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Headteacher shuts Kent school for two days out of fear Brexit will cause traffic chaos

Lorry drivers will need a special permit to enter Kent from neighbouring counties after Brexit - Credit: PA

A grammar school in Kent will close for two days after Christmas over fears Brexit will cause debilitating traffic jams.

Maidstone Grammar School (MGS) will instead teach pupils virtually between January 4 and January 5.

The all boys secondary school is located a mile away from the M20 , which is expected to rammed with lorries if there are delays at the Port of Dover.

Headteacher Mark Tomkins said students could miss out on important lessons because of teachers being stuck in heavy traffic for hours.

MORE: Brexit border checks trial ends in five-mile-long lorry queue in Kent

Addressing parents in a six and a half minute video, he said: “We just don’t know what’s going to happen but it’s vital we are prepared for all possibly eventualities.”

He added: “I know asking students to stay at home for these first two days of term following all that we have experienced since September is not ideal and is something we have had to consider very carefully.

“It is not a decision that we have taken lightly but in order for us to understand the impact of the UK leaving the EU, we need to give ourselves a small window of time – these two days on January 4 and 5 – to prepare for possible longer periods of disruption if that is required.”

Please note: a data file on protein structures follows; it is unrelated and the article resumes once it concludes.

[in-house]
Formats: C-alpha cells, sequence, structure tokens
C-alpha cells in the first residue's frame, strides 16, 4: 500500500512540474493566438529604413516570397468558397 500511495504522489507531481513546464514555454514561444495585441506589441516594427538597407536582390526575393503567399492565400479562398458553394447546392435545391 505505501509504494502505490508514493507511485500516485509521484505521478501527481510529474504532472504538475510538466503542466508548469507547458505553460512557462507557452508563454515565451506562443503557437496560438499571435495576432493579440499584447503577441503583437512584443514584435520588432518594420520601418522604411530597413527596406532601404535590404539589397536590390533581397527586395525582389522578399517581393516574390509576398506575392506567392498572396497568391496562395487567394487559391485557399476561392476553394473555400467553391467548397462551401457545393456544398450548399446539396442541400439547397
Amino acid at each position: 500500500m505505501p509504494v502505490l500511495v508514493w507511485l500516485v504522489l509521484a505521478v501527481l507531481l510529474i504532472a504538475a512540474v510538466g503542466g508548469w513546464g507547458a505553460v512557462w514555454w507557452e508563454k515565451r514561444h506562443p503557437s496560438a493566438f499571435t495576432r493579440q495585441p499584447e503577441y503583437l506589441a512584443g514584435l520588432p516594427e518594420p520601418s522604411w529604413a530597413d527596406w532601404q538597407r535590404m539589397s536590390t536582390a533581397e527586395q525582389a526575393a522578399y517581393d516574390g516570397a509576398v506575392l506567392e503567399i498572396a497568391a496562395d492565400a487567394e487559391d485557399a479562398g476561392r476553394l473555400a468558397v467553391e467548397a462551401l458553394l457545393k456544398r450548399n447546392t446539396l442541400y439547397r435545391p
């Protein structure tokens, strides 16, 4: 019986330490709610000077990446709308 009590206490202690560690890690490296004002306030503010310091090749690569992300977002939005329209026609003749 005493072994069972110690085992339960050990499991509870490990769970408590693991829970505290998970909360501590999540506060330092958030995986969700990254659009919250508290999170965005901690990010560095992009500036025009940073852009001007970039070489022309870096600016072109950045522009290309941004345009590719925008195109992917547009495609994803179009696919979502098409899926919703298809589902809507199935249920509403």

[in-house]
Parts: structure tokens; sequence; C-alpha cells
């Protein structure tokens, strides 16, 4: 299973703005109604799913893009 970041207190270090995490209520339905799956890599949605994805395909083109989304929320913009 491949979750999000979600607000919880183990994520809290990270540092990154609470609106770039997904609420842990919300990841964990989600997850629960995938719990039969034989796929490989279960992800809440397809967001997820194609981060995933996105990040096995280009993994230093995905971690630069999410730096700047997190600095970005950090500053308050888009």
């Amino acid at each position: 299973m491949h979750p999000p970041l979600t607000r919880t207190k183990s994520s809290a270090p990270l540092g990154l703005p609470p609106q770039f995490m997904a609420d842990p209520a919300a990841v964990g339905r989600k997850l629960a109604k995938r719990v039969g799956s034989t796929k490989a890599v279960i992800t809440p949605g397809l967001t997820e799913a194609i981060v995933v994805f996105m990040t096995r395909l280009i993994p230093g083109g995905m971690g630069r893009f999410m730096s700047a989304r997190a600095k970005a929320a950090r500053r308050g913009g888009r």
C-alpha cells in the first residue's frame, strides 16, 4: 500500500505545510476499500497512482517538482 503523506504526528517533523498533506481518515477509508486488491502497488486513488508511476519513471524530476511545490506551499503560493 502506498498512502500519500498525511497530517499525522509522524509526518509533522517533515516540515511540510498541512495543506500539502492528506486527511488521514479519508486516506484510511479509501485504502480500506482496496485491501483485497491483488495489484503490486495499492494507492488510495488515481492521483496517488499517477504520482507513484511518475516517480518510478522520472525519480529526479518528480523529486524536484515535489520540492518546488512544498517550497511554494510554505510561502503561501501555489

The closure is part of a contingency plan drawn up by the school requested by Kent County Council.

Monday January 4 is the first working day after the Brexit transition period, which ends on Friday, January 1.

If the gridlock persists, the school may be forced to shorten its day to avoid rush hours and ask students to make a staggered return to the classroom.

Touching on a trial to ease traffic, Tomkins said: “All of us in Kent have become familiar with Operation Stack but the warnings that we are receiving regarding potential delays at the coast and the impact this will have on the wider infrastructure in Kent may mean that the impact that Operation Stack causes is much greater in the New Year than under normal circumstances.

“With MGS being only one mile from the M20, it is therefore feasible that many staff and students may have difficulties getting into school for a short period of time until things settle down.

“Having staff stuck in traffic and unable to get to school on time would present considerable capacity and health and safety issues and the last thing I’d wish to be doing is to be sending students home at the last minute in response to a situation which might have reasonably been foreseen.”